Responding to China’s New Silk Roads Initiative

Originally published as ‘China’s New Silk Road Diplomacy’The Organiser (Delhi), Vol. 66, No. 46, 17 May 2015.

Launched in 2013, the so-called ‘new Silk Roads’ trace both land and sea routes from China to Europe and Africa respectively, and form an ambitious Chinese project to win friends and influence people. Where a section of India’s China analysts and policymakers across two different political dispensations have been remiss, is in anticipating the ambition and scale of the Chinese initiative. It goes without saying therefore, that devising a suitable response has been accordingly wanting.

OBOR – What India Should KnowRead More »

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Interpreting Prime Minister Modi’s China Approach

Originally published as ‘Interpreting Modispeak on China’The Hindu (Chennai), 14 May 2015.

As Indian Prime Ministers and political leaders go, Narendra Modi is unique in possessing some significant experience of that country before attaining office. In fact, despite – or perhaps, because of – the differences in world views and how he has gone about understanding China, Modi is probably the first Prime Minister after Jawaharlal Nehru, capable of shaping a uniquely different approach to China.

From Nehru to ModiRead More »

Regional Hegemony or Peaceful Rise? China’s New Silk Roads and the Asia-Pacific

Based on a presentation made at a conference on The US Rebalance and Asia Pacific Region, organized by the Centre for Public Policy Research, Kochi, Kerala, 7 March 2015.

The questions asked of China about whether it is engaged in a regional hegemony project in the Asia-Pacific are deeply problematic. For one, there is a great deal of ignorance about China and so the starting assumptions are underlined by misinformation or lack of knowledge of China’s internal political dynamics, its external concerns as well as of its policy processes. For another, similar questions are not asked of the United States. Is the United States engaged in hegemony or is it a power that maintains peace and stability in the Asia-Pacific? Or is it both? Can the responsibility to maintain regional or global peace be separated from the need to also be hegemonic in order to actually successfully carry out that role? These are big questions but the more interesting one from an Indian point of view is why this question today is asked more of China than of the United States.Read More »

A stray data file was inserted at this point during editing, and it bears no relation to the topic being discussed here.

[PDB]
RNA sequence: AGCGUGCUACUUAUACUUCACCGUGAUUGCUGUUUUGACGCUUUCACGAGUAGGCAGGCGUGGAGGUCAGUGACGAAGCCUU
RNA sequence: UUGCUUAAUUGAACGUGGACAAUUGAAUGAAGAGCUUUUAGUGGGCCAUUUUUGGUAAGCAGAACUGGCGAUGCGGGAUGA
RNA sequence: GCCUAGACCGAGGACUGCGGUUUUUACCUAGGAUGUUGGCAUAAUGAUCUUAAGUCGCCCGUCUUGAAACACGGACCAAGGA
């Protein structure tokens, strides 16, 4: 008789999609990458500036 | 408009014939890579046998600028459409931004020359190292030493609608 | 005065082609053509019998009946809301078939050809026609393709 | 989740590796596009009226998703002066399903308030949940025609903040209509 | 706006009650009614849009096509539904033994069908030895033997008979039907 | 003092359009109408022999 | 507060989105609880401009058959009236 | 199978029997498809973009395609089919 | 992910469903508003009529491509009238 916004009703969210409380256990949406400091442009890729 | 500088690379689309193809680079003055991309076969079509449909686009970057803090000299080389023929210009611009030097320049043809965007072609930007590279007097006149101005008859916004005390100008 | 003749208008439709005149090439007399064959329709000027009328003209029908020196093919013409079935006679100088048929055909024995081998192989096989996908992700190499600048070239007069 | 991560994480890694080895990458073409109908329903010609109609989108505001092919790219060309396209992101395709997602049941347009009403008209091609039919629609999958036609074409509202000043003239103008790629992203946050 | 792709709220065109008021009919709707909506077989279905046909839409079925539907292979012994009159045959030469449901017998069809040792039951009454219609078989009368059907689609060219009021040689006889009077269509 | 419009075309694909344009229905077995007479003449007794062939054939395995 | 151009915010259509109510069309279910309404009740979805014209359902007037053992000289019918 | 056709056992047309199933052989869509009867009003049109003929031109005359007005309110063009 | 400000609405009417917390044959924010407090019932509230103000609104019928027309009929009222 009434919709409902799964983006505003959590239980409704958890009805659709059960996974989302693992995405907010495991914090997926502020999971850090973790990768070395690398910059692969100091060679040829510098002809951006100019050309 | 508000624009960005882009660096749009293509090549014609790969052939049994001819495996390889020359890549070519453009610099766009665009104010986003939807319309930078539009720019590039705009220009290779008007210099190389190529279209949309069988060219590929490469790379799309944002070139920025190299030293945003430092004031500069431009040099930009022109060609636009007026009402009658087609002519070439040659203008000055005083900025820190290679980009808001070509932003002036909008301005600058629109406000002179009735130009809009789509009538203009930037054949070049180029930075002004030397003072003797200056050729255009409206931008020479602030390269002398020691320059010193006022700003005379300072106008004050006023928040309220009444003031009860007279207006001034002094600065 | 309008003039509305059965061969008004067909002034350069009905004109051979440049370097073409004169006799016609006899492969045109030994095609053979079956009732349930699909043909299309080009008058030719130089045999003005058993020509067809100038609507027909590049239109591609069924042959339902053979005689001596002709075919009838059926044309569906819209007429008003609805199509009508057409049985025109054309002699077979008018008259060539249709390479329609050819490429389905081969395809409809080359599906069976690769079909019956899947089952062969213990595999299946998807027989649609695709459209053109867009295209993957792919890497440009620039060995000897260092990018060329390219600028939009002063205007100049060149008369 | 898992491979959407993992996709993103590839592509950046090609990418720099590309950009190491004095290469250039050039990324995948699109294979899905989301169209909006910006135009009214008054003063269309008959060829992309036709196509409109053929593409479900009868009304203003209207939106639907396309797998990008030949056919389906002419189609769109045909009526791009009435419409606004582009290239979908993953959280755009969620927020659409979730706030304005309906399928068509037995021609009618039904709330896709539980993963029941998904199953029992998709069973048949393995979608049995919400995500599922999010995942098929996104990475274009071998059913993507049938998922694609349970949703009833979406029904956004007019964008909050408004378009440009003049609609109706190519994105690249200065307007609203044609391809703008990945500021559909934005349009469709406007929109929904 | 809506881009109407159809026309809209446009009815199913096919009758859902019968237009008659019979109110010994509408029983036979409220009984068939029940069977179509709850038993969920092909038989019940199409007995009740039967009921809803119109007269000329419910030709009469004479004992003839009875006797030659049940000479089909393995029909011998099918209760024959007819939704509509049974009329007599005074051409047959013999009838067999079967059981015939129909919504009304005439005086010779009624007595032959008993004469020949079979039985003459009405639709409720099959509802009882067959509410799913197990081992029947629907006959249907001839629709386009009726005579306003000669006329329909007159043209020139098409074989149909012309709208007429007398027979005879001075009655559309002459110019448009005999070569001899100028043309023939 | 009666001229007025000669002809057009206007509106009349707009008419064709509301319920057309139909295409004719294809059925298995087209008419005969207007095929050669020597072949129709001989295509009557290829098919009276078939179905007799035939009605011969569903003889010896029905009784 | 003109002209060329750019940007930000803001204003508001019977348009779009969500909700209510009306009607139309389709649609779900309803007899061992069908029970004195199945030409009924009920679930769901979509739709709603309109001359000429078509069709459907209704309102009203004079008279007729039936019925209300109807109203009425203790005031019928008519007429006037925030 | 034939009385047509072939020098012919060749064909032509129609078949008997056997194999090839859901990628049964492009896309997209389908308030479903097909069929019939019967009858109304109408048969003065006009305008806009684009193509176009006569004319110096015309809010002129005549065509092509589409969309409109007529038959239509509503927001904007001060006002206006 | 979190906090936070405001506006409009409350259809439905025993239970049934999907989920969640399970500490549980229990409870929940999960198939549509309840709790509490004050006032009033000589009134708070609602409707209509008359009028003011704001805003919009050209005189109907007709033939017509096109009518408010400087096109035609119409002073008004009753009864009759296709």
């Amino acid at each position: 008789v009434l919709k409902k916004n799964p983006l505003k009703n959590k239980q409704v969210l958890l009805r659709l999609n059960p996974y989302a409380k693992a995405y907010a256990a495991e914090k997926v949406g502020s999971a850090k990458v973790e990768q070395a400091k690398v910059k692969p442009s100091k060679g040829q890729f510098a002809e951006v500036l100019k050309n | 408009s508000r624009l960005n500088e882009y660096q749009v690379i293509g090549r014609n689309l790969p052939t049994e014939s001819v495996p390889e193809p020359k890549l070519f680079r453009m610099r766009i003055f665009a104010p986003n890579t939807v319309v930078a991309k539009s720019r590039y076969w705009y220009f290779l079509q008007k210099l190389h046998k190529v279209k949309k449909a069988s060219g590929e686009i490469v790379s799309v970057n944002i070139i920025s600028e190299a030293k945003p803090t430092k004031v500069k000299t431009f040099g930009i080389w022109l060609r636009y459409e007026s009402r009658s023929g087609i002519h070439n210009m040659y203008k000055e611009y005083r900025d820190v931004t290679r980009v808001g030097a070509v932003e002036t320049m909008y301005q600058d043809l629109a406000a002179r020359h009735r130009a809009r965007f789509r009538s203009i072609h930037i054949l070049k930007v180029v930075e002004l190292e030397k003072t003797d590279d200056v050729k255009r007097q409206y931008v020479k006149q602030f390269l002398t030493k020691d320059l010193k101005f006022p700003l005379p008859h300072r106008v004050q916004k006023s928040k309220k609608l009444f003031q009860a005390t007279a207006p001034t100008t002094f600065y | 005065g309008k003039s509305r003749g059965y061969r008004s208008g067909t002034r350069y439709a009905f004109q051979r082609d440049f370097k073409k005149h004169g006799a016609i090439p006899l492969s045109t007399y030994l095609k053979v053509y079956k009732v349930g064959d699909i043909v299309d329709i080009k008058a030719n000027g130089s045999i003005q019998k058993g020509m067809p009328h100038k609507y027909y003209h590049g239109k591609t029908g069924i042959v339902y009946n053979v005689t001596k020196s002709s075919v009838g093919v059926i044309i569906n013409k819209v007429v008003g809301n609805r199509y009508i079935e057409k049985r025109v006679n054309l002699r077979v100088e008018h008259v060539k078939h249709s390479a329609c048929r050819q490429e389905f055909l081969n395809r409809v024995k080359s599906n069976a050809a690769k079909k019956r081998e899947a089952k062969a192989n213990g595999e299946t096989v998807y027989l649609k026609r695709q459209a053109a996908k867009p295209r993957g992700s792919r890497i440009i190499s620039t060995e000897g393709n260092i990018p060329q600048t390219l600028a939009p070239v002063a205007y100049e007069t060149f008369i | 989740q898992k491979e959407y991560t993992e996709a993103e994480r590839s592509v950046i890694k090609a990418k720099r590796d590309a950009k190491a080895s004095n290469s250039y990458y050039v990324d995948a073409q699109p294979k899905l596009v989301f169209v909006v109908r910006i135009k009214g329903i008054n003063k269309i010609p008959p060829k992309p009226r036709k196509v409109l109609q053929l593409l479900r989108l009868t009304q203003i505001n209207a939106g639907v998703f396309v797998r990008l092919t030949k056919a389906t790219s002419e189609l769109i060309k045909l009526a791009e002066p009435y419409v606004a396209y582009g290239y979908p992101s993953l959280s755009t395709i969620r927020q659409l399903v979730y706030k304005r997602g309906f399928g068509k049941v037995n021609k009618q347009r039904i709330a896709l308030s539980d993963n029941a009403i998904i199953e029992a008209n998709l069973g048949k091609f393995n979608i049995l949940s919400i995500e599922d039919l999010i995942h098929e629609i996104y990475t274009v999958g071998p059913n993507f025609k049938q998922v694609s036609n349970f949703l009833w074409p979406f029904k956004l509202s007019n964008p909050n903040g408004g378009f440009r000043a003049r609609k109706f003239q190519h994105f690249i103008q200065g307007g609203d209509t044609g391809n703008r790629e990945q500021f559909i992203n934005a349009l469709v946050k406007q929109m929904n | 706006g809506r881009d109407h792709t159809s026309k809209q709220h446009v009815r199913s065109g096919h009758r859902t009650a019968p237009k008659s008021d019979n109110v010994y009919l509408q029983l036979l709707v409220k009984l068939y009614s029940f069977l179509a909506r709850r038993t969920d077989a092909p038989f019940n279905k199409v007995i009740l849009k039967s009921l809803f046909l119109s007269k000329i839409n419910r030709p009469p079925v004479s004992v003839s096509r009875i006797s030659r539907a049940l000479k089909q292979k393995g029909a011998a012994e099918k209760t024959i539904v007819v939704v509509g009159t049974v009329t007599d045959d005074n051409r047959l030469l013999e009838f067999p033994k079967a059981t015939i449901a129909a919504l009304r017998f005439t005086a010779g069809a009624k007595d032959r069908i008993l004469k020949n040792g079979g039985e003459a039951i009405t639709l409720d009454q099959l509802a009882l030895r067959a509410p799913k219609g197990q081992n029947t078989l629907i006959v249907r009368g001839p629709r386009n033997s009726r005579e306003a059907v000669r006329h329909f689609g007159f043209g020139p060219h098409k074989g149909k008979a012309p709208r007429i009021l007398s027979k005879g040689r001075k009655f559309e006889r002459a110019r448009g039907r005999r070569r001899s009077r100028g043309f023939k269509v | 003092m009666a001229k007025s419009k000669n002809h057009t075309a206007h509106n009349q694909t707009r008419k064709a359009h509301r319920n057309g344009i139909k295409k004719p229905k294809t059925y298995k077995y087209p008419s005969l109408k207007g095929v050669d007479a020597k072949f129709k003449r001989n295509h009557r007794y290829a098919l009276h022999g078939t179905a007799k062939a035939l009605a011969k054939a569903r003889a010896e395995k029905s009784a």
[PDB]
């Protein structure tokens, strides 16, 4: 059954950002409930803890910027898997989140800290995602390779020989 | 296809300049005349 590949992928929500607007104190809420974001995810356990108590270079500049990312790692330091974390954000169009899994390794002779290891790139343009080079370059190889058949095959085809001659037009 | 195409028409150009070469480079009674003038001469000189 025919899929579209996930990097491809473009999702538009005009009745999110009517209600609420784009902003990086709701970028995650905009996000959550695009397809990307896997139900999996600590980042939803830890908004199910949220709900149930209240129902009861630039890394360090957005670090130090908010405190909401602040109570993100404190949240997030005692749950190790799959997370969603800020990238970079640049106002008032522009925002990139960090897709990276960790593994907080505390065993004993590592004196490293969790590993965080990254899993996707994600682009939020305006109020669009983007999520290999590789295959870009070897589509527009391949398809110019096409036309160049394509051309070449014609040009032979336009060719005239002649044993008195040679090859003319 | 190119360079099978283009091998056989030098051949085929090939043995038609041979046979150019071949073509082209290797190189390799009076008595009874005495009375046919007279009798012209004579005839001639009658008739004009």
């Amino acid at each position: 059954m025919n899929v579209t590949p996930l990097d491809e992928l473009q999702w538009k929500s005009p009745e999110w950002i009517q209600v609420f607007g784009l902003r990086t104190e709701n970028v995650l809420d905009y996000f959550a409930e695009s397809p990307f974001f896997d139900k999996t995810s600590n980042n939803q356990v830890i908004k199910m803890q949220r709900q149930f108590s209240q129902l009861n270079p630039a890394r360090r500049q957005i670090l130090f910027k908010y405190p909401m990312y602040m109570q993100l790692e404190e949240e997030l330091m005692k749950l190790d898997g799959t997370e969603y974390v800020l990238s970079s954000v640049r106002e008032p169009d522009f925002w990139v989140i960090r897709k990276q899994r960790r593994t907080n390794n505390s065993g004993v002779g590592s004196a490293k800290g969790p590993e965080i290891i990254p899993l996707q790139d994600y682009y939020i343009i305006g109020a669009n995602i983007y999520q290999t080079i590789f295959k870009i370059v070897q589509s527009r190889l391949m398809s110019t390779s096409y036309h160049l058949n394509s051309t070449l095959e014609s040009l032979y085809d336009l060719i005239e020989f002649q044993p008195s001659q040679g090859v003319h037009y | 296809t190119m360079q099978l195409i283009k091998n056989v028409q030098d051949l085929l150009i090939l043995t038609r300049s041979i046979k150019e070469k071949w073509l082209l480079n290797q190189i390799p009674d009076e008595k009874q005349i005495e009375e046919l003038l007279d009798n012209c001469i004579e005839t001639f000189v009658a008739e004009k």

China’s ‘New Tianxia’ and the Indian Response

This is an updated version of a paper presented on 28 February 2015 at a conference, India’s Foreign Policy Strategies through the 21st Century, organized by the University of Kerala, Thiruvananthapuram, Kerala.

Following the ascension of a new leadership at the 18th CPC Congress in 2012, China has conducted a dynamic foreign policy – on the one hand asserting itself on territorial issues from the East and South China Seas to Line of Actual Control with India and on the other, coming up with new initiatives to draw the Asian continent first and then further afield into an ever closer economic and political relationship with China. It is this latter aspect of that is the subject of this paper. Two parts of this form of Chinese foreign policy are examined – one, China’s frequent hosting of international conferences and seminars and two, its promotion of new ideas and new organizations as a way of shaping a common narrative for Asia with China in the lead. Alongside, this paper also highlights how India lags behind China in terms of organizing principles and institutional capabilities. By way of conclusion, I suggest that China is harking back to ancient principles and the worldviews of an imperial power as a framework for its foreign policy that continues to evolve in a world where its economic power is growing stronger, the influence of the West appears to be declining and calls for China to take greater international responsibility are also increasing.

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China’s New Silk Roads: Reinterpreting History

Originally published as ‘Pothole potential on China’s silk roads’, Asia Times Online, 13 March 2015.

Communist Party of China (CPC) General Secretary and Chinese President Xi Jinping announced the Silk Road Economic Belt (sichouzhilu jingjidai, 丝绸之路经济带) in a speech on 7 September 2013 at the Nazarbayev University in Kazakhstan[1] and the Maritime Silk Road (haishang sichouzhilu, 海上丝绸之路) during his visit to Indonesia, the following month.[2] The two initiatives – collectively termed the ‘one belt, one road’ (yidai yilu, 一带一路) initiative – taken together with his declaration of a new neighbourhood policy in October 2013 at the first work forum (zuotan, 座谈) on diplomacy towards China’s periphery(zhoubian, 周边),[3] constitute a major Chinese foreign policy initiative. It is designed not just to increase China’s influence but also to put forward a new way of doing business, different from the Western/American approaches and tries also to assuage fears of an impending Chinese regional and global hegemony.

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